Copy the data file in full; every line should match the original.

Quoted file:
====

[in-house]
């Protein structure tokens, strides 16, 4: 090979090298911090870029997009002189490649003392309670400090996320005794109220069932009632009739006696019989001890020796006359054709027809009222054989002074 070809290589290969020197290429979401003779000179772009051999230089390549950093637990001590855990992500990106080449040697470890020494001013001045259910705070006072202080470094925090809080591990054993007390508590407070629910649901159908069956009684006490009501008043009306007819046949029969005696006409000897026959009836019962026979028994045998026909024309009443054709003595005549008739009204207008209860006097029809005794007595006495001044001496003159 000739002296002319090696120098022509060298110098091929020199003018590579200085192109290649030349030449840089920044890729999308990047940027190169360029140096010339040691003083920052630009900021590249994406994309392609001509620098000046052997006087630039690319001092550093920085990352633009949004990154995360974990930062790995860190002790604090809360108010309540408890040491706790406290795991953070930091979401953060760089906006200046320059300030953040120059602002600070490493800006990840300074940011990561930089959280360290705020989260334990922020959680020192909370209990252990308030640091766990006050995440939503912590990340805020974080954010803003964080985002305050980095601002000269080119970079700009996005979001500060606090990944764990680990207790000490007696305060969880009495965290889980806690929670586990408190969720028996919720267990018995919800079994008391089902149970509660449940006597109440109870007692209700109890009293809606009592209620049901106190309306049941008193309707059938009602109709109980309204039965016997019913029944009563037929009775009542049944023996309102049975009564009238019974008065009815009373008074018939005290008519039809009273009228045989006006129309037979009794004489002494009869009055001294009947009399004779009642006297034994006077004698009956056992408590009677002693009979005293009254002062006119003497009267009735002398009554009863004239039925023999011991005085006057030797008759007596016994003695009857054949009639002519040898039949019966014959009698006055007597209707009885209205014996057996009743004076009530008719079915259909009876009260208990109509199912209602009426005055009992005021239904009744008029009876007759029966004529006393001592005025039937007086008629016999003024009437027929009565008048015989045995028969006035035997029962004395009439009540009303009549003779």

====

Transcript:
[in-house]
């Protein structure tokens, strides 16, 4: 090979090298911090870029997009002189490649003392309670400090996320005794109220069932009632009739006696019989001890020796006359054709027809009222054989002074 070809290589290969020197290429979401003779000179772009051999230089390549950093637990001590855990992500990106080449040697470890020494001013001045259910705070006072202080470094925090809080591990054993007390508590407070629910649901159908069956009684006490009501008043009306007819046949029969005696006409000897026959009836019962026979028994045998026909024309009443054709003595005549008739009204207008209860006097029809005794007595006495001044001496003159 000739002296002319090696120098022509060298110098091929020199003018590579200085192109290649030349030449840089920044890729999308990047940027190169360029140096010339040691003083920052630009900021590249994406994309392609001509620098000046052997006087630039690319001092550093920085990352633009949004990154995360974990930062790995860190002790604090809360108010309540408890040491706790406290795991953070930091979401953060760089906006200046320059300030953040120059602002600070490493800006990840300074940011990561930089959280360290705020989260334990922020959680020192909370209990252990308030640091766990006050995440939503912590990340805020974080954010803003964080985002305050980095601002000269080119970079700009996005979001500060606090990944764990680990207790000490007696305060969880009495965290889980806690929670586990408190969720028996919720267990018995919800079994008391089902149970509660449940006597109440109870007692209700109890009293809606009592209620049901106190309306049941008193309707059938009602109709109980309204039965016997019913029944009563037929009775009542049944023996309102049975009564009238019974008065009815009373008074018939005290008519039809009273009228045989006006129309037979009794004489002494009869009055001294009947009399004779009642006297034994006077004698009956056992408590009677002693009979005293009254002062006119003497009267009735002398009554009863004239039925023999011991005085006057030797008759007596016994003695009857054949009639002519040898039949019966014959009698006055007597209707009885209205014996057996009743004076009530008719079915259909009876009260208990109509199912209602009426005055009992005021239904009744008029009876007759029966004529006393001592005025039937007086008629016999003024009437027929009565008048015989045995028969006035035997029962004395009439009540009303009549003779």